Occupy MN — I can’t stay away

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I can’t stay away from Occupy MN’s People’s Plaza. I just retired from my job, and I found an occupation. After 25 years of teaching social justice, I am smiling constantly when I visit this living social justice community. We need to do all we can to nurture the growing competency of the very creative, talented, and passionate young people who are reinvigorating us and giving us a chance to take back our democracy.

Like hundreds of other Occupies, OccupyMN is trying to create a cooperative community. They are developing a model of participatory democracy that is non-hierarchical and transparent. They hold many committee meetings and daily live-streamed General Assemblies, 7pm -9ish. The People’s Plaza is a non-commodified space with free food, medics, poster-making supplies, child play area, library, and teach-ins. This is an immense task. The kitchen can always use donations of healthy food and money or orders of pizza.

Almost every day there are loud protest marches to near-by bastions of casino capitalism. Last Saturday over 300 protested at the banks on the anniversary of the 1929 bank crash. The synergy between organized groups and The People’s Plaza is brewing large energetic protests and rallies in a way that’s wonderfully fresh. Last summer Move On and Uncut MN got about 60 of us protesting outside Wells Fargo (and it was only that large because Michael Moore promoted it). Last week a far larger and noisier group sat down in the sidewalk, streets and intersection until Wells Fargo was forced to close!

The community “commons” claimed by the occupiers is crucial to this democratic awakening. I feel it even more deeply after watching Michael Moore speak at Occupy Oakland and watching a New York City march to Columbus Circle led by 92-year-old Pete Seeger. These are our plazas and streets and they are meant to be filled with protests, songs, candle light vigils, marches, and sit-ins. But it is the camping and the kitchens of occupiers that are drawing out our energy and gives it a place to celebrate itself communally.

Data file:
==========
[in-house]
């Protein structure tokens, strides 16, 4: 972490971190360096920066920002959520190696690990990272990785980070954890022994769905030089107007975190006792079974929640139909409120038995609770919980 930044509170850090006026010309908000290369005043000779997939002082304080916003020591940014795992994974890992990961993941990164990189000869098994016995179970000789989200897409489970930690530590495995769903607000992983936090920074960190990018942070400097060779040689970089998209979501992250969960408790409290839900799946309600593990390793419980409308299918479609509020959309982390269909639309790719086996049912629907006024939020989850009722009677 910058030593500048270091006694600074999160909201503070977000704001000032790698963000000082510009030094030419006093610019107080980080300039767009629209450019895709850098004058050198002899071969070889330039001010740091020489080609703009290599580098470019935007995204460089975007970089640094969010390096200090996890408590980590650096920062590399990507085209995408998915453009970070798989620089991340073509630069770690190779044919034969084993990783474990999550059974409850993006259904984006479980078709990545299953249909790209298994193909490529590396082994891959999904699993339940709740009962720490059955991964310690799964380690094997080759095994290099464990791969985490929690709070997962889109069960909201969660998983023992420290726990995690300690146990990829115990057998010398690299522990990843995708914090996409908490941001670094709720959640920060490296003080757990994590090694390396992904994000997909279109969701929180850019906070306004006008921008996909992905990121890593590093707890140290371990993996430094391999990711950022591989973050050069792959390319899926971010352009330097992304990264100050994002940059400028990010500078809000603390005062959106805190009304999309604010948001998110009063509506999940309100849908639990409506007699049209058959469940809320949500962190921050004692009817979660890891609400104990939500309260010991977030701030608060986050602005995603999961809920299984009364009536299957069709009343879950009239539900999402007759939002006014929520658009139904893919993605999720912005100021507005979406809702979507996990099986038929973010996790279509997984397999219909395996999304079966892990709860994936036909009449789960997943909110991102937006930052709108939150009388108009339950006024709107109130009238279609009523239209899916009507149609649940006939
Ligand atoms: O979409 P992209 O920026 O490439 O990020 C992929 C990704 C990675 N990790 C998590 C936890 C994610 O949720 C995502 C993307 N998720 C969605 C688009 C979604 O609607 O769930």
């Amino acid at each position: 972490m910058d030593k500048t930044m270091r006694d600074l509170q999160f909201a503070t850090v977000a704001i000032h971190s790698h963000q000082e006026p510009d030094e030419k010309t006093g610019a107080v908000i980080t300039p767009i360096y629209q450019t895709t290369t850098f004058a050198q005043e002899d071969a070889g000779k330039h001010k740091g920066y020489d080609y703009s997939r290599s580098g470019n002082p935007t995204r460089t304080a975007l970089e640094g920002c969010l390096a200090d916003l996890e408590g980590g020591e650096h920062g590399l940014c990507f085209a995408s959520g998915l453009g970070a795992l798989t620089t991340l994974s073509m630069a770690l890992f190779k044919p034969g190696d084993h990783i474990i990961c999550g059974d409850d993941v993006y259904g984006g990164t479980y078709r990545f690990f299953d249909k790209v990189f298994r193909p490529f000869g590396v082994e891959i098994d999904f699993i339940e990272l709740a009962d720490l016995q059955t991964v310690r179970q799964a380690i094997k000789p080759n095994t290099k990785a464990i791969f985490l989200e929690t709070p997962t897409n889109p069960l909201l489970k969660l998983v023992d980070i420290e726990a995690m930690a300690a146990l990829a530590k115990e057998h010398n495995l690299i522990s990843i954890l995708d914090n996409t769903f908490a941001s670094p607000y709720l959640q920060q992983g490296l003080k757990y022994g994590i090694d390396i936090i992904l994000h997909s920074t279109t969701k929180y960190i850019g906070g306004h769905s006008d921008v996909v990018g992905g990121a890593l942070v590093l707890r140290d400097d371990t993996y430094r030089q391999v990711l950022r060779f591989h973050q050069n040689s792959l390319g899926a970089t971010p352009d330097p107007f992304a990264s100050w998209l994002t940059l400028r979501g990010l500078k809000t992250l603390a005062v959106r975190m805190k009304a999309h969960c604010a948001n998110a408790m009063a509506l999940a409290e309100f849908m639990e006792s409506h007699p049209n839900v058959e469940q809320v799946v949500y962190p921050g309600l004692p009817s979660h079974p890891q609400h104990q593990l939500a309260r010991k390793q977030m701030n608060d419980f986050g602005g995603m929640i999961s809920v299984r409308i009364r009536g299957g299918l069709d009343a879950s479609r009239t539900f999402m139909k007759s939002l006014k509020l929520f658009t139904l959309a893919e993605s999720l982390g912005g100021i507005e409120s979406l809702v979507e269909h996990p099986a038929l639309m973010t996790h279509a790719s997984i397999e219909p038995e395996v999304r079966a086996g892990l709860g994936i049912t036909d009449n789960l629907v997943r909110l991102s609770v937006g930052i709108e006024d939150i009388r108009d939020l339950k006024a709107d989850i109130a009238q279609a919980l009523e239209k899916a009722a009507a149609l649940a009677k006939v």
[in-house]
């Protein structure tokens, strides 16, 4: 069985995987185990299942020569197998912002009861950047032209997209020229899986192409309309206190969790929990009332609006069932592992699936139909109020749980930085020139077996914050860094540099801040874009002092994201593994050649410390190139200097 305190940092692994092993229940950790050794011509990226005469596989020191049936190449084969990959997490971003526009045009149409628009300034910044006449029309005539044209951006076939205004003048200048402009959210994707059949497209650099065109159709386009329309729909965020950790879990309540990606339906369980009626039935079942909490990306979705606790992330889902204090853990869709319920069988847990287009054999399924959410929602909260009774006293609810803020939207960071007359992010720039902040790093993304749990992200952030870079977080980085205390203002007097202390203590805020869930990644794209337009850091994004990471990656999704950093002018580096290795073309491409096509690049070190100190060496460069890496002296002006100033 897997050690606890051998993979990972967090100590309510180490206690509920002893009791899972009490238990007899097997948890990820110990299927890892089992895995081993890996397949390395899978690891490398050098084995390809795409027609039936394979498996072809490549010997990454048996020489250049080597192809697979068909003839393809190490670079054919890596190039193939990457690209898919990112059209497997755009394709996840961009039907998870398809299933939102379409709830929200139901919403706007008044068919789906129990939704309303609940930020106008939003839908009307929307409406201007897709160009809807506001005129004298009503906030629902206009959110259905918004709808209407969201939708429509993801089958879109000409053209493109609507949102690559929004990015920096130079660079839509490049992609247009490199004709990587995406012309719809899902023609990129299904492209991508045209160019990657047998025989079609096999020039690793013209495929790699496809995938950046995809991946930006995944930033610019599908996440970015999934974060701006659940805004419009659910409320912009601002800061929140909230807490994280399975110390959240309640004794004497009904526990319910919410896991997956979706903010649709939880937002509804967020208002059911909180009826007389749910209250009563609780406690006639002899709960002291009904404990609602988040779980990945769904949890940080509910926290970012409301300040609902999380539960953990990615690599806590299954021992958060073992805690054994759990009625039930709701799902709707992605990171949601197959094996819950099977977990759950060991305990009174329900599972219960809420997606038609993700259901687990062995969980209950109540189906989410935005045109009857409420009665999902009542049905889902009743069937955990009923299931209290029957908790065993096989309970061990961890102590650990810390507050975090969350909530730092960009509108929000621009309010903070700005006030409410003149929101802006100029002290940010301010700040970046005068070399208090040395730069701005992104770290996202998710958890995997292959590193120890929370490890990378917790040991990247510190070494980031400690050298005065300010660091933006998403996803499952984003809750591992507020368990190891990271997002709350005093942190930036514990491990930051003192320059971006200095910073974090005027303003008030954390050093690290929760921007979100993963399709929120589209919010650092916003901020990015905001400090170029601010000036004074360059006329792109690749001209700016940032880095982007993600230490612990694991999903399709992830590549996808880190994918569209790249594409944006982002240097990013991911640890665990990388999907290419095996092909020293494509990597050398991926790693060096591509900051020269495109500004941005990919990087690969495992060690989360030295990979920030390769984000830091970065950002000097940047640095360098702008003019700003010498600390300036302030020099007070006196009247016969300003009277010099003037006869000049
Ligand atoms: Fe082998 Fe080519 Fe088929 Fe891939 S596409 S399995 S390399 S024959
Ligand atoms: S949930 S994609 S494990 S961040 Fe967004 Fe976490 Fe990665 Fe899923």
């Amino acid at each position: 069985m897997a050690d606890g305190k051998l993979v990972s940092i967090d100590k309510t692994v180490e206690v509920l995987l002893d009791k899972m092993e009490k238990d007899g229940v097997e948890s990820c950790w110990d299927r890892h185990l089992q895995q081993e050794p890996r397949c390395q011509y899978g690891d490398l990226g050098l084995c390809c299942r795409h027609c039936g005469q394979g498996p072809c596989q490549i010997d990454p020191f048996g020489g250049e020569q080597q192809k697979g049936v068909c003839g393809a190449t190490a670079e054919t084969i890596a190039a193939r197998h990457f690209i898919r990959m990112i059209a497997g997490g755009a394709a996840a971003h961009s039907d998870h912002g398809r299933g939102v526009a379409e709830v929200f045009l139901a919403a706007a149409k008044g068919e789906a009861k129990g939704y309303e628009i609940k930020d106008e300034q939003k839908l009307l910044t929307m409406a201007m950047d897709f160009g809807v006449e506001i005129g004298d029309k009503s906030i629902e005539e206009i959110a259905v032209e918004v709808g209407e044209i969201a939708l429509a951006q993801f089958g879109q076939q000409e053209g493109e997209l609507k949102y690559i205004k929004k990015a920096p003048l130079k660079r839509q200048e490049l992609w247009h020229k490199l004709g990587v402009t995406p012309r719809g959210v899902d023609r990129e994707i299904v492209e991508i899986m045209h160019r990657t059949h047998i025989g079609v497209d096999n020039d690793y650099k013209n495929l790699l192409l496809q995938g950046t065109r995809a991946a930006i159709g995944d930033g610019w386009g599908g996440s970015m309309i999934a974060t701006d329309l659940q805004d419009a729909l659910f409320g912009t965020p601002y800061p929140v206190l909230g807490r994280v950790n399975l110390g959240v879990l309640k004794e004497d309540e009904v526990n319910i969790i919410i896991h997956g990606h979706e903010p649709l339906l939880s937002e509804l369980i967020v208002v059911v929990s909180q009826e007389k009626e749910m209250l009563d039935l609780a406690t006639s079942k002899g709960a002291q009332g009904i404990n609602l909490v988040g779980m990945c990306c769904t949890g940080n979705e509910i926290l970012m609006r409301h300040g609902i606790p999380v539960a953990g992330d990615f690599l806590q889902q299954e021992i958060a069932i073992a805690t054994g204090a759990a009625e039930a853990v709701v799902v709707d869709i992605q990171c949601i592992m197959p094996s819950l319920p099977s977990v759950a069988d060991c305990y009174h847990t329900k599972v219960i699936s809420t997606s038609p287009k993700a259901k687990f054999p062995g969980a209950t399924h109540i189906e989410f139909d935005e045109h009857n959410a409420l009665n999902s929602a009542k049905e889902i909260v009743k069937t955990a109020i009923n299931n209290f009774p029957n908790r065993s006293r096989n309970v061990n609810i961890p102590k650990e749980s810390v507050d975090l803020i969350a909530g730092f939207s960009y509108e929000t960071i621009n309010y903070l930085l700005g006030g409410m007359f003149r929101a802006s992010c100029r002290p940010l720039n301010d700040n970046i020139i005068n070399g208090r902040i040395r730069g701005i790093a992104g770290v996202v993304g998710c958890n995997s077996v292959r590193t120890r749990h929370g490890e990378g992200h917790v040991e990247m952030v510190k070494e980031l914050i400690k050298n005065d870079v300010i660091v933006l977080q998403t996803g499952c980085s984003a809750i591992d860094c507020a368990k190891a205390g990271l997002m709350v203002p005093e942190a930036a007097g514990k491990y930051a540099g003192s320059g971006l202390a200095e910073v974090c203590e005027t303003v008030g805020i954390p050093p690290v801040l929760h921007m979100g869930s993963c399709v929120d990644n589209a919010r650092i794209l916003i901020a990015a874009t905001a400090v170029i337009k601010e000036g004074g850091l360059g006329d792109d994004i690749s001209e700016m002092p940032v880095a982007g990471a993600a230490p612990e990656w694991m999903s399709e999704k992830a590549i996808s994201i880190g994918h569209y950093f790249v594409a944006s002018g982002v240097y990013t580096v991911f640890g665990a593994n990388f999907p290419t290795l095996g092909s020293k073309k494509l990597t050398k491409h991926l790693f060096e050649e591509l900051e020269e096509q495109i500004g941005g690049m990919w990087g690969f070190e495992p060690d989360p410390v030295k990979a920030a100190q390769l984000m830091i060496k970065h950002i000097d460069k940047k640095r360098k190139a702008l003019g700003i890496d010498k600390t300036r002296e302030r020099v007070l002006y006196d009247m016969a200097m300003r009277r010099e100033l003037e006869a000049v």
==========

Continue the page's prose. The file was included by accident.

The political awakening is already causing changes. Chris Hedges and Amy Goodman were on PBS’s Charlie Rose Show talking about the corporate coup d’état. Obama is suddenly letting students adjust loan payments. Bank of America cancelled its $5 monthly fee. Credit Union deposits have increased 20% in the last 3 months. As Michael Moore said in Oakland, the 99% movement has killed despair in the US, killed apathy, and ended the **** discussion of the debt ceiling. And OccupyMN delayed a foreclosure on a woman’s home just by threatening to take up her cause, (the Daily Planet broke the story [https://www.tcdailyplanet.net/news/2011/10/28/occupy-mn-continues-us-bank-protest-delays-account-closures] and Democracy Now picked it up.)

Tuesday an occupier named Chris spoke eloquently and forcefully at a Hennepin County Commissioners hearing. You could sense the pitchforks of the masses backing up his assertive words. I’ve never felt anything like it.

Unfortunately the chair, Mike Opat, threatened to forbid overnight camping when the temperature goes below 25 degrees, and he may cut off their water this Friday. He may also tell the occupiers that they can use only half the Plaza so other groups can use it. Commissioner Gail Dorfman pointed out that the commissioners have been trying to get people to use the Plaza for years, and added that she was glad they are there. Peter McLaughlin asked for legal research on the impact on First Amendment rights.

As winter approaches, the General Assemblies have moved into the Skyway or to the American Indian Center. Many are still sleeping out. The occupiers could construct a structure for meetings and sleeping. I told the commissioners that there is a precedent. In 1982, MN Women’s Camp for Peace and Justice camped for a full year outside of Sperry-Univac, a producer of guidance systems for nuclear weapons. We built a rustic but well-insulated “longhouse” and a kerosene heater made it very cozy. We camped in the cloverleaf of Hwy. 5 and the Dept. of Transportation never bothered us.

I can’t explain why sleeping out is important, but it sure was to us. We had events only on weekends in the winter, except for Tuesday evening camp meetings. We stopped eating meals there. But we felt we were occupying our camp as long as at least a few women slept there. Maybe it’s the feeling of grounding our collective dreams in the earth.

The constitution protects the right to assemble freely to redress grievances; it doesn’t say only in the daytime.

Community support can pressure the Commissioners to allow them to have tents and/or construct a shelter for holding General Assemblies.

Please call Hennepin County Commissioners or attend their open meetings to ask them to support, not undermine OccupyMN:  

  • Mike Opat, chair, 612-348-7881.
  • Mark Stenglein, 348-7882;
  • Gail Dorfman, 348-7883;
  • Peter McLaughlin, 348-7884;
  • Randy Johnson, 348-7885;
  • Jan Callison, 348-7886;
  • Jeff Johnson, 348-7887.
  • General information: 612-348-3000.